03 April 2018

Some lessons for employers with ball tampering

This article was originally published in Lawyers Weekly - 3 April

What if you applied the unfair dismissal regime to Australia’s controversial ball tampering scandal? James Mattson and Ryan Murphy ask whether the dismissal would be harsh, unjust or unreasonable.

The ball tampering scandal plaguing the Australian cricket team raises many interesting employment law issues when applied to the circumstances of your typical employer and employee relationship. There will be disparate views about how to respond to the scandal and what actions should be taken against the “law” breakers. Two employment lawyers in the same room will have different views!

The playing out of any scandal in the media does place pressure on the employer to take action, quickly and decisively. But there is always a need to avoid knee-jerk reactions.

Cricket Australia is investigating the matter swiftly. The Head of Integrity hopped on a plane to get to the bottom of the drama. To Cricket Australia’s credit, it is asking questions and forming views as to what happened. It is not overcomplicating matters with an independent and time-consuming formal investigation. The process of articulating allegations before a chance to respond has been jettisoned. It is simply the approach of “tell us what happened”. The process is not adversarial; such approaches can be unnecessarily stressful for all involved.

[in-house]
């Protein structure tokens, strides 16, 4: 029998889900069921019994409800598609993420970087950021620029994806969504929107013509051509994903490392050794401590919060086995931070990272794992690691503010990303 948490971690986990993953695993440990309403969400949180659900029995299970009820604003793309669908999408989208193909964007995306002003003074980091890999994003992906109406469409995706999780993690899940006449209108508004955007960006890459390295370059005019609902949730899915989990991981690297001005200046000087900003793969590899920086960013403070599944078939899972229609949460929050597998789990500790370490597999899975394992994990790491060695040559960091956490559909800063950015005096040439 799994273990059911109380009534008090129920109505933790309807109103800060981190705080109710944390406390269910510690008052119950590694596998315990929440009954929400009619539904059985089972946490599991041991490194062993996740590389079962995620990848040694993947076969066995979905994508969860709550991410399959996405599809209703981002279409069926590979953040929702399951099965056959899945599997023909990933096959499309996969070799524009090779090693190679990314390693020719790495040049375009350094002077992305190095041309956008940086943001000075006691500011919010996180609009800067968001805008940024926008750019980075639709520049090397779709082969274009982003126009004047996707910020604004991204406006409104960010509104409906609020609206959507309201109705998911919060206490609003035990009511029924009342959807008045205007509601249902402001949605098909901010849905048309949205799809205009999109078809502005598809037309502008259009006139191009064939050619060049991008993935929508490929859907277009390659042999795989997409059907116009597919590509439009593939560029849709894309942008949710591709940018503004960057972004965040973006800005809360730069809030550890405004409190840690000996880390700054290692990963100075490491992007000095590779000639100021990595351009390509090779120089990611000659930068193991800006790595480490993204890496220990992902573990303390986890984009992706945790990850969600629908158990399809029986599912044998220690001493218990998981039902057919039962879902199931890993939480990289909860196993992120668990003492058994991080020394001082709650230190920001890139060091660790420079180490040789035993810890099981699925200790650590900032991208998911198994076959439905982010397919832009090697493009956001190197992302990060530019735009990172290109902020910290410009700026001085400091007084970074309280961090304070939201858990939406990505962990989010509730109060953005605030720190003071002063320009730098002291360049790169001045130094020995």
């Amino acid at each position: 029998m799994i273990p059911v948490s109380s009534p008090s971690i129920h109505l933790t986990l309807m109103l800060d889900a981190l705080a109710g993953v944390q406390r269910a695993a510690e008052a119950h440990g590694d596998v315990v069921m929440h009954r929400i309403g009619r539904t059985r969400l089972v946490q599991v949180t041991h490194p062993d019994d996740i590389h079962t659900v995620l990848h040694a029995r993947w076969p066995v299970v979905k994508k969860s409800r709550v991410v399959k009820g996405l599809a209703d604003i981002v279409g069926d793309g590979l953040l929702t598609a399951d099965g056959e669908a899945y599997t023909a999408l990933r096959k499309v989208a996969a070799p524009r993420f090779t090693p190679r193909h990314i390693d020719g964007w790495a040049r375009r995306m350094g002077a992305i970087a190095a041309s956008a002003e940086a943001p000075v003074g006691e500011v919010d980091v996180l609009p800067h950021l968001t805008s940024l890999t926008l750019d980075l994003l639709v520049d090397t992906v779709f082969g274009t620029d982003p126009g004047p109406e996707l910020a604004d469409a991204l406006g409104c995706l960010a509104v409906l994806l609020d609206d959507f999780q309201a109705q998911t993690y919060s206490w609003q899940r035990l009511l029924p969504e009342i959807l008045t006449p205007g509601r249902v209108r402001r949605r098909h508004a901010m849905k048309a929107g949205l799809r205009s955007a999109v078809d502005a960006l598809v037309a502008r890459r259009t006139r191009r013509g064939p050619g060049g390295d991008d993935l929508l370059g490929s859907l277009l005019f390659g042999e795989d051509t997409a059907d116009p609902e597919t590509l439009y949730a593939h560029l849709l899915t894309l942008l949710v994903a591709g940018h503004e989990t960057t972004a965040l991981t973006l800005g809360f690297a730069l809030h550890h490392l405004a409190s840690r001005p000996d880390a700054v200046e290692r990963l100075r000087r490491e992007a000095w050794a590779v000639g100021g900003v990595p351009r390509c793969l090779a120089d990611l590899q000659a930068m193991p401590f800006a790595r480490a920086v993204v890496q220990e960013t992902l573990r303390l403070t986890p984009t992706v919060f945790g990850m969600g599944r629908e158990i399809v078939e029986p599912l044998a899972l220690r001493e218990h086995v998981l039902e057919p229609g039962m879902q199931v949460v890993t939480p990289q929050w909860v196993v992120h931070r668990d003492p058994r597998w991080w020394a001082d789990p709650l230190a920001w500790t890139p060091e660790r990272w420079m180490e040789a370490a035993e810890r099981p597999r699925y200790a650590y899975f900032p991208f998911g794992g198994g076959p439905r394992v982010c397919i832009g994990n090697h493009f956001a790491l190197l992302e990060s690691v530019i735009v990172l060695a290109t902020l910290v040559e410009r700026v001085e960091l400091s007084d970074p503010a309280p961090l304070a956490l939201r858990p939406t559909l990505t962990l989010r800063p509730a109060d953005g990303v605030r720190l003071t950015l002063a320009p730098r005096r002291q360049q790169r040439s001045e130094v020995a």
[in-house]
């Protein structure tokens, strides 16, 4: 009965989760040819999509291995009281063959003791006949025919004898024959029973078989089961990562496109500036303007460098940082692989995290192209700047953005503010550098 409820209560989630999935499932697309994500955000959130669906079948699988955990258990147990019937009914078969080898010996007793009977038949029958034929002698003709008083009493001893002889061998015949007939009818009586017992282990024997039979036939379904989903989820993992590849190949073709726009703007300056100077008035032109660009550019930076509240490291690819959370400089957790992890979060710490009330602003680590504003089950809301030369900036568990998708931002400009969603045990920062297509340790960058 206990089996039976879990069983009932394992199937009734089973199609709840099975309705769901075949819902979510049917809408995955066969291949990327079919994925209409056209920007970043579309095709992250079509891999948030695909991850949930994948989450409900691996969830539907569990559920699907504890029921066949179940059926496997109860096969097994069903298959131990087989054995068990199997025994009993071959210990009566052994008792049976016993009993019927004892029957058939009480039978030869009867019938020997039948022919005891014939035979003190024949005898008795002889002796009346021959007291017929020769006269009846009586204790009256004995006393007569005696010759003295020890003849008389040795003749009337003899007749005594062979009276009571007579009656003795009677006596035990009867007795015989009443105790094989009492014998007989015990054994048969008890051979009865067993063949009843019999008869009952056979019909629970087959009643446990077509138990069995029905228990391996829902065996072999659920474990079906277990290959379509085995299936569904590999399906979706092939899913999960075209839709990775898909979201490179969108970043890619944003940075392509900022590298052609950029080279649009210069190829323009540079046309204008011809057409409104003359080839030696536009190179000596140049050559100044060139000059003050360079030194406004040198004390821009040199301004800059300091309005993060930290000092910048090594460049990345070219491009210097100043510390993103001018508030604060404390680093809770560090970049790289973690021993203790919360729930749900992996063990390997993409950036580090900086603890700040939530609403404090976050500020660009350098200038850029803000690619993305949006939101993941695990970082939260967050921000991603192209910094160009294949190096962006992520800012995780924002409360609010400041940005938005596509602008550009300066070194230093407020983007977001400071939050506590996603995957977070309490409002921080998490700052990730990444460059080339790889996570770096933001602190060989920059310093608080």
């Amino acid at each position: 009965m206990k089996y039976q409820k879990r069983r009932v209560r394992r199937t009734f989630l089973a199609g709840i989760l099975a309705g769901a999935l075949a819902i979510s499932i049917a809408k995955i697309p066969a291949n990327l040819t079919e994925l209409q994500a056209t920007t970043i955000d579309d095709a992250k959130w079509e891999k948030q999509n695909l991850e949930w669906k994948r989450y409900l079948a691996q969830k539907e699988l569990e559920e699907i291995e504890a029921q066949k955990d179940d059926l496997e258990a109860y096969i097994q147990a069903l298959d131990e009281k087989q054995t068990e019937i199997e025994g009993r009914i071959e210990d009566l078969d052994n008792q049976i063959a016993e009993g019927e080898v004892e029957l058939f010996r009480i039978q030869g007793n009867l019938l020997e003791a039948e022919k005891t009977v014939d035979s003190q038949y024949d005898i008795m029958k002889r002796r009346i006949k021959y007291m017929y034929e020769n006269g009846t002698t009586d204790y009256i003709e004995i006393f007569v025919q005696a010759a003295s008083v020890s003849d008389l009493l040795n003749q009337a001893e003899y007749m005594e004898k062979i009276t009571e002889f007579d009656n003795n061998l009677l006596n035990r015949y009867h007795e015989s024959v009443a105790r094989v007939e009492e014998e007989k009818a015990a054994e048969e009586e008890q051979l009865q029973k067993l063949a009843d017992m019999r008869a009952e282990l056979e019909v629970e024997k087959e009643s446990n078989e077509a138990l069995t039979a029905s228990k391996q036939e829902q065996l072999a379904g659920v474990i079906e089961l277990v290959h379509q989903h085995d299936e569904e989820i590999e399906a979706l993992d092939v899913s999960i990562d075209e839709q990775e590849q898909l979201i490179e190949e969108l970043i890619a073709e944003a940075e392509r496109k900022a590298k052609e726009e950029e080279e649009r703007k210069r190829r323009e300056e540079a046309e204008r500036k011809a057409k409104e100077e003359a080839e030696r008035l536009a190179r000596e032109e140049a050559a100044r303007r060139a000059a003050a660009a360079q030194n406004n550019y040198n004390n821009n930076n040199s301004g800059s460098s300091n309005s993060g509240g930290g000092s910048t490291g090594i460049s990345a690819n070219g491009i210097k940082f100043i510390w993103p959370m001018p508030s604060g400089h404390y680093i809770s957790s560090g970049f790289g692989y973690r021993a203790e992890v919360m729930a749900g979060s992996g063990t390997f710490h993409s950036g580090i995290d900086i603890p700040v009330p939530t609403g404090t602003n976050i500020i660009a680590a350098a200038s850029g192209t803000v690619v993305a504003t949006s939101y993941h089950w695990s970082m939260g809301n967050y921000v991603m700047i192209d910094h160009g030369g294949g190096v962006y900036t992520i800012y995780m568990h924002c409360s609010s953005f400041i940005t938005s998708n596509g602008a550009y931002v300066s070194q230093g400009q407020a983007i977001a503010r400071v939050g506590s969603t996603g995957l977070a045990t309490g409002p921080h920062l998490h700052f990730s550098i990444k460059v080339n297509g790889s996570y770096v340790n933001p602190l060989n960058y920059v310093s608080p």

Once the information has been gathered, decisions will need to be made. Everyone is talking about “sacking” the architects. Applying the unfair dismissal regime, an employer would need to consider whether any decision to dismiss would be harsh, unjust or unreasonable, and open to challenge. The lack of certainty and clarity in this jurisdiction makes the success of any such decision unknown and views may reasonably differ. An employer would be confronted by the challenge of balancing the conduct of pre-meditated cheating and involving a junior team member in the tampering incident against an apparent admission, remorse and otherwise good record. But there is always more. The admission came after being discovered but not before an apparent attempt to mislead the umpires. No doubt, on any account, the conduct was most serious and against the “laws” of cricket.

Most employers, unlike government employers, do not have the ability to unilaterally impose other disciplinary sanctions. It appears Cricket Australia may be able to take away leadership duties and suspend the architects from playing cricket for some time. The scandal and its possible outcome exposes an obvious area for improvement in the unfair dismissal laws — the legislature should consider granting employers disciplinary options other than dismissal. After all, you want your best player to learn from their mistakes and return better and stronger.

 

James Mattson is partner at law firm Bartier Perry Ltd and accredited specialist in employment and industrial law. Workplace lawyer Ryan Murphy  works alongside Mr Mattson in Sydney as an associate at Bartier Perry.